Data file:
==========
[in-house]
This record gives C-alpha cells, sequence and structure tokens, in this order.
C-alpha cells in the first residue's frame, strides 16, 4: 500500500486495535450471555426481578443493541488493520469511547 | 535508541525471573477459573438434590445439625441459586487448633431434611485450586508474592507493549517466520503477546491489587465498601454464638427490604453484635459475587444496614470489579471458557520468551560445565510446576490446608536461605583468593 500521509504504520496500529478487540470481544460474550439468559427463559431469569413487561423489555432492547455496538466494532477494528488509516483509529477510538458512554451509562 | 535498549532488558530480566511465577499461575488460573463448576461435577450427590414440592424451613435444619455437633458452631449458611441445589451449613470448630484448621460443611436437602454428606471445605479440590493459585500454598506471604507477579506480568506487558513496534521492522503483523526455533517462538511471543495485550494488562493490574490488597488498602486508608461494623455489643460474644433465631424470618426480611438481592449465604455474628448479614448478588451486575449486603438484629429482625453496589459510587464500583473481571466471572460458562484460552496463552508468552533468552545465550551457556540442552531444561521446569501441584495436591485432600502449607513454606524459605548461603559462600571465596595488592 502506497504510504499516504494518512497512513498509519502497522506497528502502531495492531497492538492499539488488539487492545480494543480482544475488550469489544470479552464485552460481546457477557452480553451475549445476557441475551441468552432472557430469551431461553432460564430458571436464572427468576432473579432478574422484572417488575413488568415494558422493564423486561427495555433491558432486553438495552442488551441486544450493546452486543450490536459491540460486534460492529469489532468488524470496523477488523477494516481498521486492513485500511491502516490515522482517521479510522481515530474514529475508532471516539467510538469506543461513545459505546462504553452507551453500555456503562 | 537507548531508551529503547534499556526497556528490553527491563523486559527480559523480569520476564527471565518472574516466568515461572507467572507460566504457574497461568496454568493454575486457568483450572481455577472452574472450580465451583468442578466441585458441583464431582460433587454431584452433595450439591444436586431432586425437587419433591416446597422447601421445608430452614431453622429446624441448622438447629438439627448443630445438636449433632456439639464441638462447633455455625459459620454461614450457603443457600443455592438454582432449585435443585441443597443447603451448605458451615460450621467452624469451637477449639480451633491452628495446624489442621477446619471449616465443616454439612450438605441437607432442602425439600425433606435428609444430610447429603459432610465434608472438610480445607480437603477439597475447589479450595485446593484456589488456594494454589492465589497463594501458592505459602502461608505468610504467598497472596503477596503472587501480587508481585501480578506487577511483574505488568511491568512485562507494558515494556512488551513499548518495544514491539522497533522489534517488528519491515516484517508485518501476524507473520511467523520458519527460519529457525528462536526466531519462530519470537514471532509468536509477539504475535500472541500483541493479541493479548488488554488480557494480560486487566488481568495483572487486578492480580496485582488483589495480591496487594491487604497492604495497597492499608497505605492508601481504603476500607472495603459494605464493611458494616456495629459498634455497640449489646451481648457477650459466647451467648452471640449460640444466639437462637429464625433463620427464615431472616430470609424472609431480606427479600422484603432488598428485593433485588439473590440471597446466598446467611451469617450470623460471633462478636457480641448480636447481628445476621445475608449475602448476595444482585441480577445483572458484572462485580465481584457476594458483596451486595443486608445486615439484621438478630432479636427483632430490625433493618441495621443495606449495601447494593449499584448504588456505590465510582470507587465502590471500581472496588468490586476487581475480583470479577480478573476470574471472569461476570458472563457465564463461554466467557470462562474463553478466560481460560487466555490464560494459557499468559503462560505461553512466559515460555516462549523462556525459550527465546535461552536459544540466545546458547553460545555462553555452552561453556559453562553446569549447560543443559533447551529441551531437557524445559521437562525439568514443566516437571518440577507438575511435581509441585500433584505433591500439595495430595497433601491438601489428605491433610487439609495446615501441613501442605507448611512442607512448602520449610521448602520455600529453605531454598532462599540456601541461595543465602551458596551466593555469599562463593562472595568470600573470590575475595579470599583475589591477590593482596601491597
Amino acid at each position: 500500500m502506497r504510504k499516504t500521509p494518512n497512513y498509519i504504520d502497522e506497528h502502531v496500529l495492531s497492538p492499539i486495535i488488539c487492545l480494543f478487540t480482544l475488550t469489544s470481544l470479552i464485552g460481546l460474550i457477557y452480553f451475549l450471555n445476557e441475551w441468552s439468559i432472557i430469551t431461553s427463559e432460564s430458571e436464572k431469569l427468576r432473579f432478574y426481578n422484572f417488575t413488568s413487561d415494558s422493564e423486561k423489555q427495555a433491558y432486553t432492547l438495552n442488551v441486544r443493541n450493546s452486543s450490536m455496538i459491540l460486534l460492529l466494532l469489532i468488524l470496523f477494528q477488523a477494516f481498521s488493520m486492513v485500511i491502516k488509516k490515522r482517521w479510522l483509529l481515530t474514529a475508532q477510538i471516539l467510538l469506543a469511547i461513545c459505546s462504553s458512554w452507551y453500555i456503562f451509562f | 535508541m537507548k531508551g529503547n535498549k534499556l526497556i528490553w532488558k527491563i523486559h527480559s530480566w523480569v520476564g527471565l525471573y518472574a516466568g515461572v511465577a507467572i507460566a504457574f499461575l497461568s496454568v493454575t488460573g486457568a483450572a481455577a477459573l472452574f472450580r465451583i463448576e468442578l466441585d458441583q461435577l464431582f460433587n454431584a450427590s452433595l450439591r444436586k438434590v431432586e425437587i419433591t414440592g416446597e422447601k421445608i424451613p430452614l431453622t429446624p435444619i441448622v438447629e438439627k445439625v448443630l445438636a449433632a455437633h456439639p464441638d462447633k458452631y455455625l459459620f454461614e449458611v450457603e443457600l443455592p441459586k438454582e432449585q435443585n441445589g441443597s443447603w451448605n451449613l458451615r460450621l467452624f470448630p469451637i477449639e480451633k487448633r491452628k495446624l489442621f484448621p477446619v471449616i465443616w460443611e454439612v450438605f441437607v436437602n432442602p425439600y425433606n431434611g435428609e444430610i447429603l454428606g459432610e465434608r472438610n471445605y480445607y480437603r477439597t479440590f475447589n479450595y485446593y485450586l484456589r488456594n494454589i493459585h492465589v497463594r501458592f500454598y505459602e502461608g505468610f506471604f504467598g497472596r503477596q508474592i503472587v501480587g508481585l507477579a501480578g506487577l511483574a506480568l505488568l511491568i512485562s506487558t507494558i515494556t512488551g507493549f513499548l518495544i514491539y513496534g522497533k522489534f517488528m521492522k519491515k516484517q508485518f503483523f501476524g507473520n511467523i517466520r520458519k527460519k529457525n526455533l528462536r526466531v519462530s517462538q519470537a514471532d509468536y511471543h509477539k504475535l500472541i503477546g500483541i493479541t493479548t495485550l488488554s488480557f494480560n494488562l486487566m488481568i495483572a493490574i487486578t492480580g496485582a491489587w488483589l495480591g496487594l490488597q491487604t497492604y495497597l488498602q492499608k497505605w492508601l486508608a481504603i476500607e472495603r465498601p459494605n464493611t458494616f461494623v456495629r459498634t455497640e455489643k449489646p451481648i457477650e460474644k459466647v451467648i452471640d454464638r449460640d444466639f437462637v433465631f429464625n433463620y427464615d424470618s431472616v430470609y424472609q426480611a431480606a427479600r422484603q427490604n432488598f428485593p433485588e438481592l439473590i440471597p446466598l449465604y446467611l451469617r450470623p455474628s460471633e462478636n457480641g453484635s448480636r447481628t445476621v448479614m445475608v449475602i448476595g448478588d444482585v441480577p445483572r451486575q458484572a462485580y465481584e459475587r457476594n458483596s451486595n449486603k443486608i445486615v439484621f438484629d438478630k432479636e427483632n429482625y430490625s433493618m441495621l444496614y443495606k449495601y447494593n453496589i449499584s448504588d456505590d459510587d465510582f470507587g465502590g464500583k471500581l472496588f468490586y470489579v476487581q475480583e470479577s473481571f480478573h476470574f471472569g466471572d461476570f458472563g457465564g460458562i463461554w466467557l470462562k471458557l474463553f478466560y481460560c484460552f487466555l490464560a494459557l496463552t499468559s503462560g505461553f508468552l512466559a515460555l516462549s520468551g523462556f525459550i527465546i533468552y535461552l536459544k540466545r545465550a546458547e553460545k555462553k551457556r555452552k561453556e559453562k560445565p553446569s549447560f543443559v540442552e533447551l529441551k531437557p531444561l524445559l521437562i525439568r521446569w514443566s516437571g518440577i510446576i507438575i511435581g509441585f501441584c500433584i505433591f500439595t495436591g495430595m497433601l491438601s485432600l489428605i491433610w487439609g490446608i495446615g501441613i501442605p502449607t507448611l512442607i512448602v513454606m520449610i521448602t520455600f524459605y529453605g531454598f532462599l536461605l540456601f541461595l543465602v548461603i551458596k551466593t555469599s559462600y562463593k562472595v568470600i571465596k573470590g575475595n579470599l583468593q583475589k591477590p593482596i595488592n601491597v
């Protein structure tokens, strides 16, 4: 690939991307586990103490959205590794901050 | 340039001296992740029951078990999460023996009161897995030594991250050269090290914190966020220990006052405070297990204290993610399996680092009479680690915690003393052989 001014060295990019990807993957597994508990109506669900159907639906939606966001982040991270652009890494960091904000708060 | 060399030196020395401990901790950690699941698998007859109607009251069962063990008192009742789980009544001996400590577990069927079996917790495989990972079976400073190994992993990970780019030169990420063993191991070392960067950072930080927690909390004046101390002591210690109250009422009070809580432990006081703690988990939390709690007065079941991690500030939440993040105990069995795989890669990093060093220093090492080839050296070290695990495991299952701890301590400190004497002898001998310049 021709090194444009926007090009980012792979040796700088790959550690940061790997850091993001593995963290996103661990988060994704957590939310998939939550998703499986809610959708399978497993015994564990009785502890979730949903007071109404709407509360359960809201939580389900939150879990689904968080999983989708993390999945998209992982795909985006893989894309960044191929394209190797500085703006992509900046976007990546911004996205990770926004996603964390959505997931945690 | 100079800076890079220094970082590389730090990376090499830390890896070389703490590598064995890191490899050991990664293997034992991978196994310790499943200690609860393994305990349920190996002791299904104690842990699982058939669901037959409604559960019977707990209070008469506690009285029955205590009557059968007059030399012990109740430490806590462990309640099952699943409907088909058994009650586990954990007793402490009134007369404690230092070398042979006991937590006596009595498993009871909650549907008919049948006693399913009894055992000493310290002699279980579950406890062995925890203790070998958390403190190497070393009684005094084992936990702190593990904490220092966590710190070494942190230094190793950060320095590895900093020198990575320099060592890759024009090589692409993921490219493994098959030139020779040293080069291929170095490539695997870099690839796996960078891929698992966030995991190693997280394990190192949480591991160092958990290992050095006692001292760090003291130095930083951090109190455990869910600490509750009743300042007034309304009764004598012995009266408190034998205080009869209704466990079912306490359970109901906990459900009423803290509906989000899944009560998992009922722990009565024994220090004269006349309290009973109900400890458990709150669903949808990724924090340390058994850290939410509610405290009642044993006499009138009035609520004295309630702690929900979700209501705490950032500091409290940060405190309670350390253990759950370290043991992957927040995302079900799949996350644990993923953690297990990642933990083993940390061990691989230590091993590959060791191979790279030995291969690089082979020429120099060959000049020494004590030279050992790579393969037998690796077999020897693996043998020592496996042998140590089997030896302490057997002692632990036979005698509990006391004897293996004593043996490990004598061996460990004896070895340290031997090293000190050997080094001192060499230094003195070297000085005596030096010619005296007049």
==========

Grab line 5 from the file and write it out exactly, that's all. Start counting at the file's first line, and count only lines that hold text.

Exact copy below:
């Protein structure tokens, strides 16, 4: 690939991307586990103490959205590794901050 | 340039001296992740029951078990999460023996009161897995030594991250050269090290914190966020220990006052405070297990204290993610399996680092009479680690915690003393052989 001014060295990019990807993957597994508990109506669900159907639906939606966001982040991270652009890494960091904000708060 | 060399030196020395401990901790950690699941698998007859109607009251069962063990008192009742789980009544001996400590577990069927079996917790495989990972079976400073190994992993990970780019030169990420063993191991070392960067950072930080927690909390004046101390002591210690109250009422009070809580432990006081703690988990939390709690007065079941991690500030939440993040105990069995795989890669990093060093220093090492080839050296070290695990495991299952701890301590400190004497002898001998310049 021709090194444009926007090009980012792979040796700088790959550690940061790997850091993001593995963290996103661990988060994704957590939310998939939550998703499986809610959708399978497993015994564990009785502890979730949903007071109404709407509360359960809201939580389900939150879990689904968080999983989708993390999945998209992982795909985006893989894309960044191929394209190797500085703006992509900046976007990546911004996205990770926004996603964390959505997931945690 | 100079800076890079220094970082590389730090990376090499830390890896070389703490590598064995890191490899050991990664293997034992991978196994310790499943200690609860393994305990349920190996002791299904104690842990699982058939669901037959409604559960019977707990209070008469506690009285029955205590009557059968007059030399012990109740430490806590462990309640099952699943409907088909058994009650586990954990007793402490009134007369404690230092070398042979006991937590006596009595498993009871909650549907008919049948006693399913009894055992000493310290002699279980579950406890062995925890203790070998958390403190190497070393009684005094084992936990702190593990904490220092966590710190070494942190230094190793950060320095590895900093020198990575320099060592890759024009090589692409993921490219493994098959030139020779040293080069291929170095490539695997870099690839796996960078891929698992966030995991190693997280394990190192949480591991160092958990290992050095006692001292760090003291130095930083951090109190455990869910600490509750009743300042007034309304009764004598012995009266408190034998205080009869209704466990079912306490359970109901906990459900009423803290509906989000899944009560998992009922722990009565024994220090004269006349309290009973109900400890458990709150669903949808990724924090340390058994850290939410509610405290009642044993006499009138009035609520004295309630702690929900979700209501705490950032500091409290940060405190309670350390253990759950370290043991992957927040995302079900799949996350644990993923953690297990990642933990083993940390061990691989230590091993590959060791191979790279030995291969690089082979020429120099060959000049020494004590030279050992790579393969037998690796077999020897693996043998020592496996042998140590089997030896302490057997002692632990036979005698509990006391004897293996004593043996490990004598061996460990004896070895340290031997090293000190050997080094001192060499230094003195070297000085005596030096010619005296007049």